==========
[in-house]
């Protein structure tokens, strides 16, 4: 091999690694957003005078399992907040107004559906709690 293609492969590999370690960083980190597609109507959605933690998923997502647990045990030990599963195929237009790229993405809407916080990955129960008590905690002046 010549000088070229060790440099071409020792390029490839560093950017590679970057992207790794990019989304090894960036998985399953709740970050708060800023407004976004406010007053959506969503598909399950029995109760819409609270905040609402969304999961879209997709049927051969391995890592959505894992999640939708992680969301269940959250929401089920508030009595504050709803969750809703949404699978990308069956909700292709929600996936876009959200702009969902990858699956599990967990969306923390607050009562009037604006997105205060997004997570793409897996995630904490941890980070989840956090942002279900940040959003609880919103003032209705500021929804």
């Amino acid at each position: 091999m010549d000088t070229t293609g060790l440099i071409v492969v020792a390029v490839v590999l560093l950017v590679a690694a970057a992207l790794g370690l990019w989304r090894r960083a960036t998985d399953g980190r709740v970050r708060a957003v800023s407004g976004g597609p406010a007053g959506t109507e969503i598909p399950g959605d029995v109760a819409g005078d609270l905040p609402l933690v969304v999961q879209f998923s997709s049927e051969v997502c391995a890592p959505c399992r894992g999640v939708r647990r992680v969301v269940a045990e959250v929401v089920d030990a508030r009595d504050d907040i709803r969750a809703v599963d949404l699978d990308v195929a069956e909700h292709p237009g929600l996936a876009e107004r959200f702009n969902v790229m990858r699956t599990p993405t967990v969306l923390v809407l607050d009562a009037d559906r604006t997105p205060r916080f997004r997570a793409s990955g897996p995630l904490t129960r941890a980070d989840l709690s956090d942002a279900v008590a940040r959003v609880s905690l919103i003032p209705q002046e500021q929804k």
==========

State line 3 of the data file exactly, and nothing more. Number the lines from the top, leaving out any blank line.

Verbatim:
């Amino acid at each position: 091999m010549d000088t070229t293609g060790l440099i071409v492969v020792a390029v490839v590999l560093l950017v590679a690694a970057a992207l790794g370690l990019w989304r090894r960083a960036t998985d399953g980190r709740v970050r708060a957003v800023s407004g976004g597609p406010a007053g959506t109507e969503i598909p399950g959605d029995v109760a819409g005078d609270l905040p609402l933690v969304v999961q879209f998923s997709s049927e051969v997502c391995a890592p959505c399992r894992g999640v939708r647990r992680v969301v269940a045990e959250v929401v089920d030990a508030r009595d504050d907040i709803r969750a809703v599963d949404l699978d990308v195929a069956e909700h292709p237009g929600l996936a876009e107004r959200f702009n969902v790229m990858r699956t599990p993405t967990v969306l923390v809407l607050d009562a009037d559906r604006t997105p205060r916080f997004r997570a793409s990955g897996p995630l904490t129960r941890a980070d989840l709690s956090d942002a279900v008590a940040r959003v609880s905690l919103i003032p209705q002046e500021q929804k």